- Controllable LEDs – If you mount your ESCs on your arms, this is a really cool way to get LED lights on the arms as well. Currently, you can configure the lights in BLHeli configurator. I’m hoping that in the future this will also interface with the flight controller.
Going Closed Source
The other big news with BLHeli_32 is that it will be entirely closed-source development. This means that the source code will not be posted online for free and that manufacturers will need to license the software from the developers to use in their ESCs. I’m personally a little disappointed in this decision. While I totally support the developers exercising their right to make money on their hard work, I also think that a big reason that BLHeli became so popular in the first place was its open source nature. This is a topic I could write an entire article on – and probably will. For the end consumer in the short term, it doesn’t matter all that much, so I’ll leave it.
The big gotcha of BLHeli_32 as of July 2017 is that it requires Betaflight 3.2 for passthrough to work. “Betaflight 3.2 – what is that?”, you might be asking. It’s the next, unreleased, Betaflight firmware version. This means that in order to fly with a BLHeli_32 ESC as of right now, you will need to fly with unreleased, experimental software on your flight controller.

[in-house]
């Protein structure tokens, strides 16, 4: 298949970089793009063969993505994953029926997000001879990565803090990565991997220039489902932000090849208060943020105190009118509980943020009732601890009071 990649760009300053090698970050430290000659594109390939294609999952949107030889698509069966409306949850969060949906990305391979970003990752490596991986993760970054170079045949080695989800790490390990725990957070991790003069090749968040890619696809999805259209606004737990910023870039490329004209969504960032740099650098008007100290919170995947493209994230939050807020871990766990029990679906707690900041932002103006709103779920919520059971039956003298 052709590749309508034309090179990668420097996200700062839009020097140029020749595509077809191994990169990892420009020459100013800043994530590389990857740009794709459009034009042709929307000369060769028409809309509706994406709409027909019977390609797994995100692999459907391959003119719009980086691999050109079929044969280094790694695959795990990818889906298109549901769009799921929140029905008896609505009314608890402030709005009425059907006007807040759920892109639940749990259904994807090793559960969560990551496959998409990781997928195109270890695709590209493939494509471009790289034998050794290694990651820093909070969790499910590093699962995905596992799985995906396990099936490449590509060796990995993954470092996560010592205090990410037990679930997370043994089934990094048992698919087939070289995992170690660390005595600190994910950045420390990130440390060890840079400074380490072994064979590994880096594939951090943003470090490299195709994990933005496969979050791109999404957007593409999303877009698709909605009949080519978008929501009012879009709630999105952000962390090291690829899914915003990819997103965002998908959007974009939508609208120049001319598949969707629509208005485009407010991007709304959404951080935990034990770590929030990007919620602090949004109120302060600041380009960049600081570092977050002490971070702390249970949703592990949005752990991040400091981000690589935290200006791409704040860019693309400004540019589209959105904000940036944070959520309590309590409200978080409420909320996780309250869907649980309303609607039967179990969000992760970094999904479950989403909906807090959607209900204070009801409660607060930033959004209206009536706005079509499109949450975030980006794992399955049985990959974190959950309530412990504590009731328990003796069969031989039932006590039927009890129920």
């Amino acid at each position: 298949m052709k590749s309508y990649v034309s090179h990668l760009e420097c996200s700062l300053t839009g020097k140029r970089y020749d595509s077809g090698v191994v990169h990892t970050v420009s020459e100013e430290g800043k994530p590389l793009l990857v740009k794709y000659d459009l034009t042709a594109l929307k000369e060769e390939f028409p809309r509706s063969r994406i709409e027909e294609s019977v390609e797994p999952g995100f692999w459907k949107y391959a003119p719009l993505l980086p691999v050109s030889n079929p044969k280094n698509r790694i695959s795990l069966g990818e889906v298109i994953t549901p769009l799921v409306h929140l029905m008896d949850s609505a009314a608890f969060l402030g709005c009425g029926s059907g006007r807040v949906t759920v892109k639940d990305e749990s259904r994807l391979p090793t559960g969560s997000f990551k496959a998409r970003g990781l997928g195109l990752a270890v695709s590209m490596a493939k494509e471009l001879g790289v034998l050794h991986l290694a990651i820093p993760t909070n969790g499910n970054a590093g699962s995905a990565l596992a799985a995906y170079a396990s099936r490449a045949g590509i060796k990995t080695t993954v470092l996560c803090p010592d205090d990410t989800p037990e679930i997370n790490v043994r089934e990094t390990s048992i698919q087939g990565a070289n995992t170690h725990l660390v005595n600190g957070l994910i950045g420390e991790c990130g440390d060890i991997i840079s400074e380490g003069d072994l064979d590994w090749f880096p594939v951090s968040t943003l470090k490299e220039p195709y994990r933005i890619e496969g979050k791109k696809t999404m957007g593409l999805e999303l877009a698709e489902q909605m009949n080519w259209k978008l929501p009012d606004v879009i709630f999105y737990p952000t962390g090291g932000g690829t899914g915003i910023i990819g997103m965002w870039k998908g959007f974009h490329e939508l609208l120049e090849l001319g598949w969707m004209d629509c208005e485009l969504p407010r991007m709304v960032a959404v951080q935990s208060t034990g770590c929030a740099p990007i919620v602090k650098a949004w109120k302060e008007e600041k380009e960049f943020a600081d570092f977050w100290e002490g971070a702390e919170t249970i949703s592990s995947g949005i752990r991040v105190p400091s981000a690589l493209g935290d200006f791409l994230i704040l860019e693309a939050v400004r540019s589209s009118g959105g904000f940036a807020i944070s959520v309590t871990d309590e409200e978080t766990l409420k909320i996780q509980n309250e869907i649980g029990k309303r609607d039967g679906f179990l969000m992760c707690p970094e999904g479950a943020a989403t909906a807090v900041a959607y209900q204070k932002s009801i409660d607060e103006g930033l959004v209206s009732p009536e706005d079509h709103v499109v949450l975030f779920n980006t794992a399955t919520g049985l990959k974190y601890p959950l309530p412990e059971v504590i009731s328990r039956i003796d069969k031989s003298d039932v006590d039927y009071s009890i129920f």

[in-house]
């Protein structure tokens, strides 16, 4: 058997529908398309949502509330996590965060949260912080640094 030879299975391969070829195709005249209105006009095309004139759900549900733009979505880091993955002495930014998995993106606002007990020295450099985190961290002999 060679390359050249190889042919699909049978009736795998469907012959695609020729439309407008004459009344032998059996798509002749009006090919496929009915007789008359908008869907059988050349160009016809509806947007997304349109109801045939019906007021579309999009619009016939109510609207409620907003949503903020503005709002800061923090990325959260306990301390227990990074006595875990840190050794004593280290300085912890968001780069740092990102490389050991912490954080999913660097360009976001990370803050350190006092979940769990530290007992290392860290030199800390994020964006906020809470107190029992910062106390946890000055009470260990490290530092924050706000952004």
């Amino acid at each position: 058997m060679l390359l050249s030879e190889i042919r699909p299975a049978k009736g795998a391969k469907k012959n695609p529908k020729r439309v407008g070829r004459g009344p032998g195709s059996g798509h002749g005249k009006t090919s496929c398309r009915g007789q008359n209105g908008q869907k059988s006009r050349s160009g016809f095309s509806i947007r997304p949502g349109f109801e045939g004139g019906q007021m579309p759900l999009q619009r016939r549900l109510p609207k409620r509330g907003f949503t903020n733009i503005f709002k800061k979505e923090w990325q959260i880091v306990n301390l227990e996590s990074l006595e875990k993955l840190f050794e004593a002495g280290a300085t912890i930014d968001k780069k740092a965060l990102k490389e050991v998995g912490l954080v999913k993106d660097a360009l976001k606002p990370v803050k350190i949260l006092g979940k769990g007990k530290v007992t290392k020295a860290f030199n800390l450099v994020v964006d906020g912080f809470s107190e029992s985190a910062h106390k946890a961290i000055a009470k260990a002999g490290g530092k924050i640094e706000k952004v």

Yes, there is a way to program the ESCs on the bench without passthrough. I don’t consider this an acceptable solution, though. You can call me spoiled, but having to do soldering work every time I want to reverse my ESCs is not acceptable to me. Similarly, programming all four ESCs using throttle commands simply is not worth the effort. It also denies you access to most of the unique features of BLHeli_32.
Airbot Wraith32 Setup Guide / BLHeli_32 Setup Guide
Install Betaflight 3.2
In order to program and configure your ESCs, you’re going to want to update your flight controller to use an experimental version of Betaflight 3.2. This can be done as follows:
- Backup your current settings!
- Download the build artifacts for Betaflight from the nightly build: http://andwho.sytes.net:8080/job/BorisB_BetaFlight/
- Unzip the artifacts – you will see a ton of hex files.
- Install the hex file appropriate to your flight controller using Betaflight Configurator.
- STOP! Don’t connect using Betaflight Configurator! You’ll need to update that too before you can continue.